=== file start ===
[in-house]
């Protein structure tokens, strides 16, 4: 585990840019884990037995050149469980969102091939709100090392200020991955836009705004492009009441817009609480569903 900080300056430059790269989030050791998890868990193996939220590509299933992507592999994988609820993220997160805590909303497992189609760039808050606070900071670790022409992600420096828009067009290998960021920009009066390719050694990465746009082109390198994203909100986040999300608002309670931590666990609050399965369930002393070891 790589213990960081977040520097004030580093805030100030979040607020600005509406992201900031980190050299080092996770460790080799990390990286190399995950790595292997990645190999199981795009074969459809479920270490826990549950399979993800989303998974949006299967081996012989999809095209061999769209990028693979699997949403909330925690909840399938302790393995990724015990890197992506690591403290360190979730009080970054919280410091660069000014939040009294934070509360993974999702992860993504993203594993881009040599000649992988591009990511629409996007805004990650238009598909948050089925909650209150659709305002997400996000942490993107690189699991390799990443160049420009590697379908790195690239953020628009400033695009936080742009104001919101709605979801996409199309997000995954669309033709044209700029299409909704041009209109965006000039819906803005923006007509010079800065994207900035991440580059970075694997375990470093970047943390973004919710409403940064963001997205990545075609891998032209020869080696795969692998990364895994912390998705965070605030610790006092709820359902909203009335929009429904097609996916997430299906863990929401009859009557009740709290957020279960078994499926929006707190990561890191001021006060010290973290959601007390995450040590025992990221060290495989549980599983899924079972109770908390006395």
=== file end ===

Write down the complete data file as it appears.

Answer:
[in-house]
């Protein structure tokens, strides 16, 4: 585990840019884990037995050149469980969102091939709100090392200020991955836009705004492009009441817009609480569903 900080300056430059790269989030050791998890868990193996939220590509299933992507592999994988609820993220997160805590909303497992189609760039808050606070900071670790022409992600420096828009067009290998960021920009009066390719050694990465746009082109390198994203909100986040999300608002309670931590666990609050399965369930002393070891 790589213990960081977040520097004030580093805030100030979040607020600005509406992201900031980190050299080092996770460790080799990390990286190399995950790595292997990645190999199981795009074969459809479920270490826990549950399979993800989303998974949006299967081996012989999809095209061999769209990028693979699997949403909330925690909840399938302790393995990724015990890197992506690591403290360190979730009080970054919280410091660069000014939040009294934070509360993974999702992860993504993203594993881009040599000649992988591009990511629409996007805004990650238009598909948050089925909650209150659709305002997400996000942490993107690189699991390799990443160049420009590697379908790195690239953020628009400033695009936080742009104001919101709605979801996409199309997000995954669309033709044209700029299409909704041009209109965006000039819906803005923006007509010079800065994207900035991440580059970075694997375990470093970047943390973004919710409403940064963001997205990545075609891998032209020869080696795969692998990364895994912390998705965070605030610790006092709820359902909203009335929009429904097609996916997430299906863990929401009859009557009740709290957020279960078994499926929006707190990561890191001021006060010290973290959601007390995450040590025992990221060290495989549980599983899924079972109770908390006395």